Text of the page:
3 minutes ago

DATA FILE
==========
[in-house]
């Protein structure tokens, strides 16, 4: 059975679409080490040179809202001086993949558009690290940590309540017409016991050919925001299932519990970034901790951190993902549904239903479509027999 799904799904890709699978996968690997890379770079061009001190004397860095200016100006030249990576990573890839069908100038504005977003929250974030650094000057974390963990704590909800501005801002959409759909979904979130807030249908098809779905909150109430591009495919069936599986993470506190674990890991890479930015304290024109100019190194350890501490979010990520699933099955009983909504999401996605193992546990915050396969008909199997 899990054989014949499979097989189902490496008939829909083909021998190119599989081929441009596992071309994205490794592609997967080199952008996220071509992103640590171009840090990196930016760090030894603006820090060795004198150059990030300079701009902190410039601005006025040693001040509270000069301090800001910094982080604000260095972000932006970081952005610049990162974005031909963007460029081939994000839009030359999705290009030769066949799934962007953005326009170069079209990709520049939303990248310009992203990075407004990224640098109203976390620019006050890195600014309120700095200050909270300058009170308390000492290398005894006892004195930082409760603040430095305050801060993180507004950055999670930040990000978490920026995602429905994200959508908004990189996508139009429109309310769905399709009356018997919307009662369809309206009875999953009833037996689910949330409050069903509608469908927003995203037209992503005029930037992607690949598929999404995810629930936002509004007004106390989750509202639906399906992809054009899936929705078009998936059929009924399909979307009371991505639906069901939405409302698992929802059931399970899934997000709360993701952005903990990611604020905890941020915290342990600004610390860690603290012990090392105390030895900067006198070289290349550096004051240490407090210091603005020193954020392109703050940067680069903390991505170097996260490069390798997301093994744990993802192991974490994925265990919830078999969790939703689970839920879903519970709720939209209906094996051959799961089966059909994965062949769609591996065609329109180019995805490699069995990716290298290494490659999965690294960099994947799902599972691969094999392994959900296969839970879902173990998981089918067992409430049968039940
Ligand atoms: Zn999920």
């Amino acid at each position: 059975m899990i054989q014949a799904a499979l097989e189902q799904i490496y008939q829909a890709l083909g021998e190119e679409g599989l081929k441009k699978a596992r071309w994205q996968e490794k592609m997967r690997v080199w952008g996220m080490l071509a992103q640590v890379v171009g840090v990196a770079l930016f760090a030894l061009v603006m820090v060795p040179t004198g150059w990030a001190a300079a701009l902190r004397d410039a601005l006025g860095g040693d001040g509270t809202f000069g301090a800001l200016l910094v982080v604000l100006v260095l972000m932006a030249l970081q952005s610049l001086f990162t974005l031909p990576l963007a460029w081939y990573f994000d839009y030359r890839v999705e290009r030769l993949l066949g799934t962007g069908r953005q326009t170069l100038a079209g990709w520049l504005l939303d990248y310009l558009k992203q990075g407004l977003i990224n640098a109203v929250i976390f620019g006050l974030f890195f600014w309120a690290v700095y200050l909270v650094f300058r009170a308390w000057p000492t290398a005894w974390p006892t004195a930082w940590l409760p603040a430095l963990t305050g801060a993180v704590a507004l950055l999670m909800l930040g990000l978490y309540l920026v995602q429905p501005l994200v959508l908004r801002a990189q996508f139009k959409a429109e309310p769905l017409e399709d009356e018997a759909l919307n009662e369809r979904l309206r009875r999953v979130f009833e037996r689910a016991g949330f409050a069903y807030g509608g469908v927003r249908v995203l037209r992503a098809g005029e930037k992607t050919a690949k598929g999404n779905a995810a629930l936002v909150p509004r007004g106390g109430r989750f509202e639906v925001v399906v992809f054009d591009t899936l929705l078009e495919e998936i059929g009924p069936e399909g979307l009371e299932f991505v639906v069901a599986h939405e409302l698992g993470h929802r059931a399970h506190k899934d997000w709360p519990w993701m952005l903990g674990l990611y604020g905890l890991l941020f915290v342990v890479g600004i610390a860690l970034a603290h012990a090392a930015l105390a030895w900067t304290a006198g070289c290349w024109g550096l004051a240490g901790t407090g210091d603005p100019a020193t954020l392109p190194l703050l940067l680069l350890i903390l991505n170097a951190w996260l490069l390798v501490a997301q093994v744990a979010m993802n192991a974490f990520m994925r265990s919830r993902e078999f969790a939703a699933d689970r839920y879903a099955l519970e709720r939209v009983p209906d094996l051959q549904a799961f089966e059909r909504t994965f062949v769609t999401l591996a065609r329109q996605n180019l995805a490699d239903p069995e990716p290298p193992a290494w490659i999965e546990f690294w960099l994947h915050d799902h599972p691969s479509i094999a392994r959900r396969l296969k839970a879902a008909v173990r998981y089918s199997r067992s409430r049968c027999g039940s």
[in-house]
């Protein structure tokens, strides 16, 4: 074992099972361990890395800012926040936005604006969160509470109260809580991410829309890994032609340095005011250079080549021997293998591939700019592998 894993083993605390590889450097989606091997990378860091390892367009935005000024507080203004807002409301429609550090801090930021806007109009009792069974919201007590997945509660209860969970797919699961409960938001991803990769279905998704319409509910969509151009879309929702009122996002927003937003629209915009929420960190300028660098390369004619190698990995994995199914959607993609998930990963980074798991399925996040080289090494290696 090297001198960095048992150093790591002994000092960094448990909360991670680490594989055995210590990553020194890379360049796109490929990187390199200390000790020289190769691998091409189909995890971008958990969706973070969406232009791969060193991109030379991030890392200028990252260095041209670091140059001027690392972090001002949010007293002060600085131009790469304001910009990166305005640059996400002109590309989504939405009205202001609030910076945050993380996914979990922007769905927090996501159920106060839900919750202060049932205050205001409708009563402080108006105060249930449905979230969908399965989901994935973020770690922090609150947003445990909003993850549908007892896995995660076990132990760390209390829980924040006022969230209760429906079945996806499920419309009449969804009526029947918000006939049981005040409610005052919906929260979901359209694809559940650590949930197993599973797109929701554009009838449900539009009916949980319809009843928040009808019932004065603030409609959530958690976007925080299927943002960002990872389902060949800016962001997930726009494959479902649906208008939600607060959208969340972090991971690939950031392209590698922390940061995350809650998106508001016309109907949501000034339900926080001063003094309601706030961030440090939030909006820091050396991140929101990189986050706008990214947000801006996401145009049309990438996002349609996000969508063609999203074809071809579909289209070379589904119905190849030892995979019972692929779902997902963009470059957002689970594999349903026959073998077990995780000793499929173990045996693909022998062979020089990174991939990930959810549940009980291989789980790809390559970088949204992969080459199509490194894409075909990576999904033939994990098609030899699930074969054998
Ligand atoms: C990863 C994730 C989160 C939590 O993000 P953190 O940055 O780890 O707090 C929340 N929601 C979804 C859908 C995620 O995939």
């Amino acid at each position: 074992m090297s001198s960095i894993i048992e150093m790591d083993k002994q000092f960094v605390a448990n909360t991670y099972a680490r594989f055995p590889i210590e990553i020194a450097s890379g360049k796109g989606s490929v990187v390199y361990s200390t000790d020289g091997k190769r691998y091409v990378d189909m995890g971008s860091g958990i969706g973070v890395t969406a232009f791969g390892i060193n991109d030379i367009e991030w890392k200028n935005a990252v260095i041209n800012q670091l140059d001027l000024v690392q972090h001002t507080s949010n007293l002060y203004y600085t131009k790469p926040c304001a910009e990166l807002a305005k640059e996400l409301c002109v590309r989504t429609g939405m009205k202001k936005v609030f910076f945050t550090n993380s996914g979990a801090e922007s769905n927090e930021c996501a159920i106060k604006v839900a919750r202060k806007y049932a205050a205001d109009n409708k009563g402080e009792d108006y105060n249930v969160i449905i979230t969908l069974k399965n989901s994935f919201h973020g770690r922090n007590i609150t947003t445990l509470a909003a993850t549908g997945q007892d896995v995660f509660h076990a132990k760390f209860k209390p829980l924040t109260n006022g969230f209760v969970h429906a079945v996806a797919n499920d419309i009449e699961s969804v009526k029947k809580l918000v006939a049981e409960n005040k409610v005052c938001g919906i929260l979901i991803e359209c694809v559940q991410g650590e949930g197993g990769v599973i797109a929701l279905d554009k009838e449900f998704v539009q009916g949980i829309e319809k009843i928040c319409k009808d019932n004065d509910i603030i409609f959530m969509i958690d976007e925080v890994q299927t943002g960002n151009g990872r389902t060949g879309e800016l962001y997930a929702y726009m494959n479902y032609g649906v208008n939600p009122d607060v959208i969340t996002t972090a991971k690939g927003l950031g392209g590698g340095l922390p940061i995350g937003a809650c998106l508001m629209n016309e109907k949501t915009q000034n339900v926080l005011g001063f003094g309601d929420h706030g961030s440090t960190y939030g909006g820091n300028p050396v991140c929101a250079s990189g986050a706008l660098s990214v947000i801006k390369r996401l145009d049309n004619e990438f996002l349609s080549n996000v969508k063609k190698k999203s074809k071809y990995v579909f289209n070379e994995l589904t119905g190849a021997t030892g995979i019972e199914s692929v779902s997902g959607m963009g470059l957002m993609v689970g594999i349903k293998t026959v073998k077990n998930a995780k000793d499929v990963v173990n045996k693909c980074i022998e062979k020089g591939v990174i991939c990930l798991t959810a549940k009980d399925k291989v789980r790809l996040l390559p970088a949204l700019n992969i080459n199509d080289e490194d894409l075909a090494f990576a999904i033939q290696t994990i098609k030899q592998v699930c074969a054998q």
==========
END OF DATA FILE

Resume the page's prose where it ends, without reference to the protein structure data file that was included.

(part ll) my senior year, a friend of mine asked me if i would be interested in taking her senior pictures. at that point, the only people i had in my arsenal were my siblings - whom i would bribe to let me practice on them. for every ‘human’ photo i had taken, there were five cat pictures, three parked car pictures and fifteen bug pictures. i was definitely scared to take the offer, but i had a flash of confidence - so i said yes. and, just as fast as my response, i had booked my first portrait session. well let’s just keep this simple, after that shoot - i traded nat geo and time magazine for vogue and vanity fair. from that day forward, i couldn’t get enough people in front of my camera. i booked seniors, weddings, couples, babies and families. i honestly didn’t know what i was doing for any of these new sessions - but i acted like i did. in truth, i surprised myself by the end of that year. how the hell did i let people pay me for things that i had never done before? if only they knew how nervous i was when they handed me their checks. if only they knew that i watched hours of youtube to learn how to edit one picture. if only they knew how hard my sweaty hands would grip my camera to keep it from falling. organizing families, getting the ‘first kiss’ and keeping couples from feeling awkward was a long way from taking pictures of salt and pepper shakers. but i looked forward to every minute - and my dream job had quickly shifted from kayaking with national geographic to shooting celebrity portraits for vanity fair.